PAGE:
As a mathematical epidemiologist, I can tell you that — despite the publicity over the first U.S. case of Ebola, in Dallas — there is some good news in the Ebola outbreak ravaging West Africa: Ebola is not spreading nearly as fast as some scourges of the past.
I first worked on Ebola back in 2004 at Cornell University (and in collaboration with the Los Alamos National Laboratory) as part of my doctoral dissertation modeling how the virus is transmitted. Ebola was an interesting case study for our mathematical modeling of the spread of disease, as there were two relatively large and well-documented outbreaks where the impact of efforts to control the virus was evident (the 1995 outbreak in the Democratic Republic of Congo — formerly known as Zaire — and the 2000 outbreak in Uganda). It was intriguing — not to mention scary — to work on a disease that produced such a set of horrific symptoms with a fatality rate above 50 percent.
But I learned then that Ebola isn’t the fastest-spreading disease in human history. That distinction goes to measles. In the era prior to 1963, when children were first routinely vaccinated, each case of measles created 17 new secondary cases, with transmission spreading like wildfire in schools, especially. It was lethal in 1 out of every 3 to 4 cases. At this rate, getting infected with measles during childhood was inevitable and so were deaths.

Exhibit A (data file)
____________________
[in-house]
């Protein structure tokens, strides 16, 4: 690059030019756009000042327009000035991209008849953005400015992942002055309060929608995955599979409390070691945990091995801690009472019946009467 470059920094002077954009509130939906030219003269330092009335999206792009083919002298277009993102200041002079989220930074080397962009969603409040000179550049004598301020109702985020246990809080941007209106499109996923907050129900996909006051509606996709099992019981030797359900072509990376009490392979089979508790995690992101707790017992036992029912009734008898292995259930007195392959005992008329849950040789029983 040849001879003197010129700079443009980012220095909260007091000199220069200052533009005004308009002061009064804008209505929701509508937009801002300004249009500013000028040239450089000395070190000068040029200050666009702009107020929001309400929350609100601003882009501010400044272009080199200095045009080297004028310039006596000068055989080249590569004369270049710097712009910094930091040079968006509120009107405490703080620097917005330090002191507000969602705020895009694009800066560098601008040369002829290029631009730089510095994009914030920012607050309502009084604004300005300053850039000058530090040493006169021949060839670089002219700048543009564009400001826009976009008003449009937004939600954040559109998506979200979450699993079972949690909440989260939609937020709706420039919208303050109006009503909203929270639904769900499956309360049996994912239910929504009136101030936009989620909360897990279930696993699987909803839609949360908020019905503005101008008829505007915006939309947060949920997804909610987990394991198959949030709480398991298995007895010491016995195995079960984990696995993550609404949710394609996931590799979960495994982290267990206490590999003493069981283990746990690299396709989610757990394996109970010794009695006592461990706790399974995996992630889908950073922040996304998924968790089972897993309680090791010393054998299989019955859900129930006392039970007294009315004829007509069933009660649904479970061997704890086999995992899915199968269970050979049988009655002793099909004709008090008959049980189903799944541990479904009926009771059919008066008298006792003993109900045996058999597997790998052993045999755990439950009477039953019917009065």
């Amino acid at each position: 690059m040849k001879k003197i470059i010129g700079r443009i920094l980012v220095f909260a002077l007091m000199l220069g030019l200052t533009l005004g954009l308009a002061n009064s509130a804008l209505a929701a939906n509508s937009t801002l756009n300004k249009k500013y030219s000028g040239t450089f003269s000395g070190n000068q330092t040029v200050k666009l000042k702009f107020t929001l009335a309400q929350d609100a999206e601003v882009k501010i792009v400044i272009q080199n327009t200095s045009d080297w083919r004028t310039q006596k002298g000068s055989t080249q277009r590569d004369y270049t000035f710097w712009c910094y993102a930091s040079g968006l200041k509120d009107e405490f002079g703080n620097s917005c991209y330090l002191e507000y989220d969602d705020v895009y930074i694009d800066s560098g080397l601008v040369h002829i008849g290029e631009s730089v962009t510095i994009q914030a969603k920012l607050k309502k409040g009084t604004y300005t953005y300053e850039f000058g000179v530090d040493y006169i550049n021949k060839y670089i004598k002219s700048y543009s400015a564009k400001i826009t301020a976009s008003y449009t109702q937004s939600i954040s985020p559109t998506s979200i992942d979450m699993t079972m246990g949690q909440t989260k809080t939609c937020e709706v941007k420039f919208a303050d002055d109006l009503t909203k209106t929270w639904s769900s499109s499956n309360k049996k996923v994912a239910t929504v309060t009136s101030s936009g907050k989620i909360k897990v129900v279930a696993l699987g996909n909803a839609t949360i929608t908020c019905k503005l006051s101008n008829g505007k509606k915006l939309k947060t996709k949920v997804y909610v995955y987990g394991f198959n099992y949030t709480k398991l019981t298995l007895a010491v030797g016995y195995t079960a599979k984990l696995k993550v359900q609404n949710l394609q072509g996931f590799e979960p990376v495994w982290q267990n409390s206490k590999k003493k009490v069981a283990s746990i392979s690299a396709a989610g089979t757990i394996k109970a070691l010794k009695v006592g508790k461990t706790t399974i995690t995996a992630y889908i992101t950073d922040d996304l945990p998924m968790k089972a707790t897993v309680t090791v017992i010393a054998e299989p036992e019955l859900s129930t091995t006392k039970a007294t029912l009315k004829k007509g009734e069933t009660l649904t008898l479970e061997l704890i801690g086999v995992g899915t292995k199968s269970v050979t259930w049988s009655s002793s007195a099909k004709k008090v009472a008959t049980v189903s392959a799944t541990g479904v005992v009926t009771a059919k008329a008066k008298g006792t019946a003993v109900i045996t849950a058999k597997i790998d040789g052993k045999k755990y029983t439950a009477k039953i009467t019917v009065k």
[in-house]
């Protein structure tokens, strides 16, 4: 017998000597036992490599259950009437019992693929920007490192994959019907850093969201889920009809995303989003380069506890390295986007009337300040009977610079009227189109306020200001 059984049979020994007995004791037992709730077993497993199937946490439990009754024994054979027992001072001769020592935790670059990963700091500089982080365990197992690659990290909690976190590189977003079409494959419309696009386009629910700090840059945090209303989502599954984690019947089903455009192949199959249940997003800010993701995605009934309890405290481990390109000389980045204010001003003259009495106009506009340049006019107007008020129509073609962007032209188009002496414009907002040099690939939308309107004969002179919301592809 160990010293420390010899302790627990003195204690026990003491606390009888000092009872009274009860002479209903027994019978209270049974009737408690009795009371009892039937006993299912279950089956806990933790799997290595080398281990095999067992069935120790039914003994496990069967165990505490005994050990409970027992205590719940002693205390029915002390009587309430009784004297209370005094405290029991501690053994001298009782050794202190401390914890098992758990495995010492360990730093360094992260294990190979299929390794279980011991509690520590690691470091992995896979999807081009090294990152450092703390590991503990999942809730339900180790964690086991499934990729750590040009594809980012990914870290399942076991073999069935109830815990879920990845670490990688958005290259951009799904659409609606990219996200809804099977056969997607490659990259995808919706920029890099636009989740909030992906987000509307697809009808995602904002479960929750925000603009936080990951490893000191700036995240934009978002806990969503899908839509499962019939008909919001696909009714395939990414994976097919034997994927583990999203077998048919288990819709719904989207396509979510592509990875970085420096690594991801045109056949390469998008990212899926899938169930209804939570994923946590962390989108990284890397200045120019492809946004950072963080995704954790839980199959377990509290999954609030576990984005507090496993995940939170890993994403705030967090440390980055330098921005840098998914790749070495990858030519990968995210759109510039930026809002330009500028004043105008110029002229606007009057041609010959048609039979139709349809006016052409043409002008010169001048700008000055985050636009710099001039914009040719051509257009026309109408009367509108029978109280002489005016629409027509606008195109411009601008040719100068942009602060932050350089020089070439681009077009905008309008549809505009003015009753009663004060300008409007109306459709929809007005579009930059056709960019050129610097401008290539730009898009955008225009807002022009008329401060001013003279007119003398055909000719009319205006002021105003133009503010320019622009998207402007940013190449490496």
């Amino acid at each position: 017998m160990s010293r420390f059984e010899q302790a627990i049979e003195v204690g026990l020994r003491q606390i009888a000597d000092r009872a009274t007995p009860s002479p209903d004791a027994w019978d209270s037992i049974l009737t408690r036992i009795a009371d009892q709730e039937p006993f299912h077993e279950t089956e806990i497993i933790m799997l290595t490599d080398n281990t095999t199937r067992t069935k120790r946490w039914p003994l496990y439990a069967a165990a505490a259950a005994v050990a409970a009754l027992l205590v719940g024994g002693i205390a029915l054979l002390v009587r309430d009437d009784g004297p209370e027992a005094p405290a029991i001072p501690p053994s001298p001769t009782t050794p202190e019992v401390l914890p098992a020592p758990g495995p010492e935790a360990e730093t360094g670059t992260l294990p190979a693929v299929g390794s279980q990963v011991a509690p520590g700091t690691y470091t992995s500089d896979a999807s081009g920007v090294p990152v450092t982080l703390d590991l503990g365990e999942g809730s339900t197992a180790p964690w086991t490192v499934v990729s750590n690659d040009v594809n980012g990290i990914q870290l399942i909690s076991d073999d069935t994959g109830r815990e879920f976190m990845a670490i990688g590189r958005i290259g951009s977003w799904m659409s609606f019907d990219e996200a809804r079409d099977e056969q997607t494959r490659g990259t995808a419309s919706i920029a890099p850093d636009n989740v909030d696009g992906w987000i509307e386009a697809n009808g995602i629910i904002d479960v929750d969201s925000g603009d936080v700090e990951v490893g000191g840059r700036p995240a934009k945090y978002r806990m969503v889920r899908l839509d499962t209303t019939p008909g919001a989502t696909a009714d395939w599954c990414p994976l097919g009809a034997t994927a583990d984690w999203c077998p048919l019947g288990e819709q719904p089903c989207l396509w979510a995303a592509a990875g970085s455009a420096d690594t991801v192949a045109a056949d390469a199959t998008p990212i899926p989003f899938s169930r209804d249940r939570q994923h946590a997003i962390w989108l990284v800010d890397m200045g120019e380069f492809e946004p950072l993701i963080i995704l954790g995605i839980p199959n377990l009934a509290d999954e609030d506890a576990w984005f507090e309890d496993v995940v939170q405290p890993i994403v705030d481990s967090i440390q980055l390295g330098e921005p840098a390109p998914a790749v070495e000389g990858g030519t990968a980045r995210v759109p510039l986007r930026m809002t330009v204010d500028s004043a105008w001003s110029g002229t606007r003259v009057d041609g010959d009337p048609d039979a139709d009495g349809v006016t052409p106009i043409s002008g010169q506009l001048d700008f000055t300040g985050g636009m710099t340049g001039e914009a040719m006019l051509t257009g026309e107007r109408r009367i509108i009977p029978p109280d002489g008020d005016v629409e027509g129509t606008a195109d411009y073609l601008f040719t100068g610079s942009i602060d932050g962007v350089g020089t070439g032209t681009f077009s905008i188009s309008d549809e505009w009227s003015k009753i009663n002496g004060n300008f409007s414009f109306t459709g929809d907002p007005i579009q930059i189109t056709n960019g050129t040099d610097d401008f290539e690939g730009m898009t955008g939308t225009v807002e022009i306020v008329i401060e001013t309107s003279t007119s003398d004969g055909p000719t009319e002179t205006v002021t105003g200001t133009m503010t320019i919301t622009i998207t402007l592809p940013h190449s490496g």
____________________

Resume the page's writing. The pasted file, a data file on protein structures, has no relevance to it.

Of course, this reproductive rate isn’t the whole story of epidemics. Each case of the “Spanish Flu” — which caused the pandemic of 1918 to 1920 that many call the worst in recent history — produced between two and five additional victims. While that’s much lower than measles, Spanish Flu was still able to spread worldwide because of the speed at which it moved, also known as its generation interval. Only two to three days elapsed between the first case and a generation of secondary cases. In other words, it doesn’t take long for the flu virus to settle into a new host and a substantial number of transmissions can occur even before a person realizes that he or she has the flu. An estimated 30 to 50 million people around the world died from the Spanish Flu.
The good news is that Ebola has a lower reproductive rate than measles in the pre-vaccination days or the Spanish flu. Our 2004 work, which produced the first estimates for Ebola’s reproductive rate by using mathematical modeling and epidemiological data from the Central African outbreaks, found that each case of Ebola produced 1.3 to 1.8 secondary cases on average. This ongoing outbreak, a colleague and I recently found, has a reproductive rate that is about the same as the last one. It hasn’t become more transmissible in the more than 10 years it was lying low — and humankind has experience in dealing with it.
What’s more, the time that elapses between the first Ebola case and the generation of secondary cases is about two weeks. This should allow plenty of time to identify those who are sick and protect people who might come in contact with them. Individuals with Ebola are only contagious and able to transmit the virus when they are showing symptoms, which occurs about a week after they are first exposed to the virus.